Friday 9th June

Köln, Münster, Gelsenkirchen,Münster

Group A FIFA WM Stadion Gelsenkirchen 21.00

Poland v Ecuador

Arrived in Köln on the eve of the tournament, ready to abuse the Weltmeister train pass I had purchased back in January for the princely sum of €349. My accommodation for the night  would be in Münster, an hour the other side of Gelsenkirchen. I tried to get accommodation in the host cities, but when I first started looking a year ago prices were three times higher than normal and this restricted my booking as I had no intention of paying over the odds, especially at a time when I didn’t have any tickets and didn’t know where in Germany I would be.

Gradually over the year I managed to secure tickets and checked train timetables to see if I could travel out of the main cities. This meant a lot of planning and I drew up a schedule which included train times and even directions to my accommodation.

Arriving in Münster I was on auto pilot as I walked the 25 minutes to my accommodation. No problem. The reception was quiet and I had to ring the bell a few times to get attention, in the meantime I filled in a registration form. A stout fraulein emerged and quickly glancing at my reservation form informed me that my booking was for yesterday! I had read that the Germans had spent a lot of time and money in training Hotel staff to ensure visitors were made to feel welcome, maybe they didn’t get further than the World Cup venue cities!

So much for all that planning. I had already seen another problem looming, as a sign as I came in highlighted a 1 a.m. curfew. Knowing my train timetable I knew I wouldn’t make that. So I didn’t get too upset by this as I began to think where to head next.

After abandoning me at reception, the woman came back and apologised, my booking was indeed for today. I seized this opportunity to explain the problem I had with the curfew and she agreed to leave a note for the night porter.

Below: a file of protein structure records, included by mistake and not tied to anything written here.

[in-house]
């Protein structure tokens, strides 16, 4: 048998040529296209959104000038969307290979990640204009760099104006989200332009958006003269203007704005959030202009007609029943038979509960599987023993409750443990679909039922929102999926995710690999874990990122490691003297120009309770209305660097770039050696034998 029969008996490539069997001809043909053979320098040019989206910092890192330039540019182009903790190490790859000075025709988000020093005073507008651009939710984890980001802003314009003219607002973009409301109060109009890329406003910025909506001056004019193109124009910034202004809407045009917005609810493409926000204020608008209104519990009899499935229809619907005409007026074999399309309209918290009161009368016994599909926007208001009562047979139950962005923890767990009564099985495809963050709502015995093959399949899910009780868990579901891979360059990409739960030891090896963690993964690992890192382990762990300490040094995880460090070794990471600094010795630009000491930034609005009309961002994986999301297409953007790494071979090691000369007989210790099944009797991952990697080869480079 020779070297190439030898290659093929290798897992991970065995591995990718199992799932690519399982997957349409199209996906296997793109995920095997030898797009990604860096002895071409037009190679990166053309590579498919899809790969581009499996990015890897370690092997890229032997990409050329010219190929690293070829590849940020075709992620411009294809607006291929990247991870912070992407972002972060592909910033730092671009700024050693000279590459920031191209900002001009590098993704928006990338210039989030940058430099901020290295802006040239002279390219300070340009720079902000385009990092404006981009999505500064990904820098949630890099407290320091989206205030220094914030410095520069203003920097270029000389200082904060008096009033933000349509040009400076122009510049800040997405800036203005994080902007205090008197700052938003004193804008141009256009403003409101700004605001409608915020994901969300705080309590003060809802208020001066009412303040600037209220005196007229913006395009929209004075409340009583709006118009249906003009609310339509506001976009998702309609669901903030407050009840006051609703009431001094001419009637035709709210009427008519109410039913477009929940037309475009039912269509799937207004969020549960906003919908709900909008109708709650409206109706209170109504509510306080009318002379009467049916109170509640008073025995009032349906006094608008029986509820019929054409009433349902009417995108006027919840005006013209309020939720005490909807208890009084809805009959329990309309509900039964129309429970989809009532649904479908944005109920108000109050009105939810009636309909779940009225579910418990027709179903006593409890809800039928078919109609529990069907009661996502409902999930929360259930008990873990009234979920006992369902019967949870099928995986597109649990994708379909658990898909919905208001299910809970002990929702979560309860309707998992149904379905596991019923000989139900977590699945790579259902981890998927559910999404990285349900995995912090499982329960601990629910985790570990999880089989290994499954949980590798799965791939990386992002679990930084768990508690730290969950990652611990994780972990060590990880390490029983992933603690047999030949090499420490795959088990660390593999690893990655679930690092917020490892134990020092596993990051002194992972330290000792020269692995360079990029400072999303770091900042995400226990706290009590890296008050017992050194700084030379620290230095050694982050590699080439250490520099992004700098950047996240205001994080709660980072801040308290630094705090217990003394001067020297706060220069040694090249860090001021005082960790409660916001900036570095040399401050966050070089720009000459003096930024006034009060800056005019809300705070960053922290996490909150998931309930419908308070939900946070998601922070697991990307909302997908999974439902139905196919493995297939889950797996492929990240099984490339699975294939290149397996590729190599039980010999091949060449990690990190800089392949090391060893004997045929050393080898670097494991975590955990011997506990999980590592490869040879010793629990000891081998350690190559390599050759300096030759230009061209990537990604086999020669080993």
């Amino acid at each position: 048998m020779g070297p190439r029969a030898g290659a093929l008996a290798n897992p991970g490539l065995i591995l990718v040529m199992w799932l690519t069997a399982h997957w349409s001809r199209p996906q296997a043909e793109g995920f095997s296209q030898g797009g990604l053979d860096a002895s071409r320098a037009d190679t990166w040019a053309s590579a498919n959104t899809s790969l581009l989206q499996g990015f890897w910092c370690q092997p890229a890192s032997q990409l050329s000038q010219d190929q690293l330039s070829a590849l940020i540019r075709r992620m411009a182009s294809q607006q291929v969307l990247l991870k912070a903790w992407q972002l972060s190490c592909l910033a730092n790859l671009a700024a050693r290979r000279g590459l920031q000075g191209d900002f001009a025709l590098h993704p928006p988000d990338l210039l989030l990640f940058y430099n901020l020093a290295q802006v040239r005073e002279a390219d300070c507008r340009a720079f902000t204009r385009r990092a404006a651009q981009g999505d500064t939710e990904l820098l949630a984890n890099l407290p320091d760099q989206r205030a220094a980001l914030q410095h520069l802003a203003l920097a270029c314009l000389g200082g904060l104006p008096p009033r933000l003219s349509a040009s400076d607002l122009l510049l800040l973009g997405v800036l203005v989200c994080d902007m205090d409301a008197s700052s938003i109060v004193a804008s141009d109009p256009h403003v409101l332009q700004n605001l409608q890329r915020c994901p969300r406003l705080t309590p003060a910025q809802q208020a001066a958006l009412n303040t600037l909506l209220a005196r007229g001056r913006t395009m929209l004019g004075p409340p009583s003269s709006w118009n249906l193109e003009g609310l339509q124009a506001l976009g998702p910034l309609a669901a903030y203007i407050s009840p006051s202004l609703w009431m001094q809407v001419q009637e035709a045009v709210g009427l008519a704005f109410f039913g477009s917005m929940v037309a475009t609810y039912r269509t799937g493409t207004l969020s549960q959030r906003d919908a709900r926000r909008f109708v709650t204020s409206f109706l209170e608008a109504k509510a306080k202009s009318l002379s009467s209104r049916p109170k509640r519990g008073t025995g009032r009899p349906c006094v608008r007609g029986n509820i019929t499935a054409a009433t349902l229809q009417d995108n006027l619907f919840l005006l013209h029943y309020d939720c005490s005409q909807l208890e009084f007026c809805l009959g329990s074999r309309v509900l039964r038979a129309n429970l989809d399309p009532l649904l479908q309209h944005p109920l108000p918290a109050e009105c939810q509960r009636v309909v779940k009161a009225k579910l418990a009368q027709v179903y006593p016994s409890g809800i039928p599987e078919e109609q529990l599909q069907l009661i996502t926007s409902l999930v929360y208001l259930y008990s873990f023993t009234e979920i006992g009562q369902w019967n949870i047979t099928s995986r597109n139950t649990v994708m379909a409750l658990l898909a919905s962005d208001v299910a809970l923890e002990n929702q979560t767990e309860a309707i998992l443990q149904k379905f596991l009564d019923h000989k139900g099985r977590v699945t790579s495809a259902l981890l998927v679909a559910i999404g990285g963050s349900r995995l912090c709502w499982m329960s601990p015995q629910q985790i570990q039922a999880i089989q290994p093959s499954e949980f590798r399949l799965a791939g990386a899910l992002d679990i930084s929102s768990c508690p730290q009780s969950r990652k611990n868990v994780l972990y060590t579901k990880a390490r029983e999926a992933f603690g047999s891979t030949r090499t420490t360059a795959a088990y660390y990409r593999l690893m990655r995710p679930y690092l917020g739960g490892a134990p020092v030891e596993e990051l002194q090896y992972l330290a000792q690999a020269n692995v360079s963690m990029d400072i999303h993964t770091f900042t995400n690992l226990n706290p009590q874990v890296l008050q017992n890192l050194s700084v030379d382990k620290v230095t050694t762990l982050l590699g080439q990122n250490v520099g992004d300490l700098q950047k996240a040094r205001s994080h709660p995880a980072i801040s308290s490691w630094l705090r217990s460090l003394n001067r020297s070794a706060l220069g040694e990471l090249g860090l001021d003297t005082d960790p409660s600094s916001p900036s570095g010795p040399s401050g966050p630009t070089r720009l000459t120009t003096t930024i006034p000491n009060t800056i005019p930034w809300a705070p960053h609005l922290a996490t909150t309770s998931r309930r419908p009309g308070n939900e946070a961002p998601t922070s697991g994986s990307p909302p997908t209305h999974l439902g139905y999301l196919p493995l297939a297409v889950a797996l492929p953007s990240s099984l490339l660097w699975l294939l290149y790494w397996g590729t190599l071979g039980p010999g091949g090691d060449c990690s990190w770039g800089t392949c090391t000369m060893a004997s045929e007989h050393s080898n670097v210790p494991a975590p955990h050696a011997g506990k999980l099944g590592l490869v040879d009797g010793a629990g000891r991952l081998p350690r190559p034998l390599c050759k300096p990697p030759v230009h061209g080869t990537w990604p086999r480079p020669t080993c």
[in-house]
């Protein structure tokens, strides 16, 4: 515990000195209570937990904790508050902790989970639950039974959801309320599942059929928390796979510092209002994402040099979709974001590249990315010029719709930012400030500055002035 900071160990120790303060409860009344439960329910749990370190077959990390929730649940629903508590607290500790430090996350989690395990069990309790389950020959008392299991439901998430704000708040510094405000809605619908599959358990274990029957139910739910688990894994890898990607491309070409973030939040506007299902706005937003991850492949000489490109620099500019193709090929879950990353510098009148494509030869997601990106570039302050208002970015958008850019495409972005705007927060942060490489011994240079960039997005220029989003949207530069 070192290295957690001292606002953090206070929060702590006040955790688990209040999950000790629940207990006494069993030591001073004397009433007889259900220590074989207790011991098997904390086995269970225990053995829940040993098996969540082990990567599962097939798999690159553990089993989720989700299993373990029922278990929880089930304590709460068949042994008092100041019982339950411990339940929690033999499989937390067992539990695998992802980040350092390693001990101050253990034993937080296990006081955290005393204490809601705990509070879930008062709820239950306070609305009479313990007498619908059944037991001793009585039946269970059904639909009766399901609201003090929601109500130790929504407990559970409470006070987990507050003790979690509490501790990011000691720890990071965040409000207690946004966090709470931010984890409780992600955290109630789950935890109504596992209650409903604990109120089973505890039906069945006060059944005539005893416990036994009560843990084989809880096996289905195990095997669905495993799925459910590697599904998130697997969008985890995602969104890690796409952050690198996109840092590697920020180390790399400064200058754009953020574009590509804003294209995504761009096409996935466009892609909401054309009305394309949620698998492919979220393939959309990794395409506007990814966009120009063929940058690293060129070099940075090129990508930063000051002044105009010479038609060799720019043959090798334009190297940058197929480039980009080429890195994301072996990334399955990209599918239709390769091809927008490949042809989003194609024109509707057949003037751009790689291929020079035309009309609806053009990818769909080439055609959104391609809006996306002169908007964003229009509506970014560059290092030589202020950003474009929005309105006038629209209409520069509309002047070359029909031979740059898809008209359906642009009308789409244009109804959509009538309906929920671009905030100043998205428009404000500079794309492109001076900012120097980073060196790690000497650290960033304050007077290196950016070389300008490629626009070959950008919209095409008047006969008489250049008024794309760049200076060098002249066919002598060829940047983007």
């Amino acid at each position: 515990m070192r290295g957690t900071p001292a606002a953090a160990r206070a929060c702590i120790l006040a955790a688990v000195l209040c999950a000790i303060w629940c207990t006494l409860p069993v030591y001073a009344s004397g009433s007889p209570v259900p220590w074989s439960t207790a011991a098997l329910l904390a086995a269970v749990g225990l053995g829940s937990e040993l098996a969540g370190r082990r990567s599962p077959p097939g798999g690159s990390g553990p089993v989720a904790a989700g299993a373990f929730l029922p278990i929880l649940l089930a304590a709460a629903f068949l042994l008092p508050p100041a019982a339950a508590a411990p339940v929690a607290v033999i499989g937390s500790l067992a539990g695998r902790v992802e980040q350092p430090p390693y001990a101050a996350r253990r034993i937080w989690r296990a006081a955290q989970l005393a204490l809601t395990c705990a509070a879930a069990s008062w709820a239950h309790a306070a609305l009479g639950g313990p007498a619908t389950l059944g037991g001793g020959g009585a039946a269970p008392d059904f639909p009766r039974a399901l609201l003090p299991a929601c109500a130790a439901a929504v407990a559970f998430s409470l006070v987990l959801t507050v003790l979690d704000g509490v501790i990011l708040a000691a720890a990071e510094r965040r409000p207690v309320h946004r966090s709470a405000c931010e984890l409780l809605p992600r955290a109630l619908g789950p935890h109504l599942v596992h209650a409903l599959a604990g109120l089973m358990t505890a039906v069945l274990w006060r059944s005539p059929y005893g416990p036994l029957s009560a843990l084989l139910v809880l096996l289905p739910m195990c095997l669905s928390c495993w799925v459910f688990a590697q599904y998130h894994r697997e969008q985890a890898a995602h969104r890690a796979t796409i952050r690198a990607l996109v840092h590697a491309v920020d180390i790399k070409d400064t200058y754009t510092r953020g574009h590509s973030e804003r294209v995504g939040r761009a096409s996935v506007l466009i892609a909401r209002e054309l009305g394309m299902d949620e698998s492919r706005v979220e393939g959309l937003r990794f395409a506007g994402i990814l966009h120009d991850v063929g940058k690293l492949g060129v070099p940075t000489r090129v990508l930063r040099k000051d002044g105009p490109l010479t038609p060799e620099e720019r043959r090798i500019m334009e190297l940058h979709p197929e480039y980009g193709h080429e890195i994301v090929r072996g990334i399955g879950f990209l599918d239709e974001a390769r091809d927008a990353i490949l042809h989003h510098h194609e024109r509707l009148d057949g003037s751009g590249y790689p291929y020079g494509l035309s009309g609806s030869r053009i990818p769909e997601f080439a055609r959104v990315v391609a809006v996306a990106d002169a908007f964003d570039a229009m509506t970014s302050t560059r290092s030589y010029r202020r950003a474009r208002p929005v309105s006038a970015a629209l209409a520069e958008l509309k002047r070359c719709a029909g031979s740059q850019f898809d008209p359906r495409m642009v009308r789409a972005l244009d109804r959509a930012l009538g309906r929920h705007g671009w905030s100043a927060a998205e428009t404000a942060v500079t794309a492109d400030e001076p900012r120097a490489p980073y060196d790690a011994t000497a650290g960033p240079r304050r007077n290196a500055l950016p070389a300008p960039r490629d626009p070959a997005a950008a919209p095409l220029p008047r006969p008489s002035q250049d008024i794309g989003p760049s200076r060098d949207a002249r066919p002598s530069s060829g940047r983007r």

Met up with a friend in Gelsenkirchen who had not yet got a ticket, so thought it would be a good way of getting an understanding of how strictly FIFA were implementing the words that come with the issuing of the tickets regarding ID checks: only those with their name on the tickets would be admitted.

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Arriving at the Veltins Arena we quickly came across some tickets for sale – €250 for Category 1 – the best seats which had a face value of €100. We left these and carried on to  find cheaper tickets €200 for Cat 2, €100 for Cat 3.

I would have snapped the persons hand off for the €100 as by now I have been conditioned through the availability  of tickets to accept that this was the going price, having had so little luck obtaining tickets at below this price. But we carried on to the stadium turnstiles to see what was  happening. There was a steady flow and tickets and bags were being checked, but there was no sign of any people being asked to produce ID.

I had read a report the day before saying that at the England game on Saturday they would be checking ID and later in the same article the chief of police saying they could only possibly check around 10% of fans.

We continued round the stadium encountering a number of supporters with tickets to sell. Eventually we got talking to a knowledgeable German tout. He said that he had tickets for any match we wanted and that the ticket for today he had was supplied by the Ecuadorian FA.

It appears that he had been in touch with all the South American Football Associations as he said he had plenty of tickets for all the South American teams’ games. We took the ticket from him and asked if he had a card so we could contact him if necessary. The reason he gave for not having a card was that the police already knew him and his colleagues and “they could no longer operate in that way! “

Further market research before kick off told me that people were asking for €200 up to 10 minutes before kick off, but when I didn’t take up their offer they were asking how much I would pay.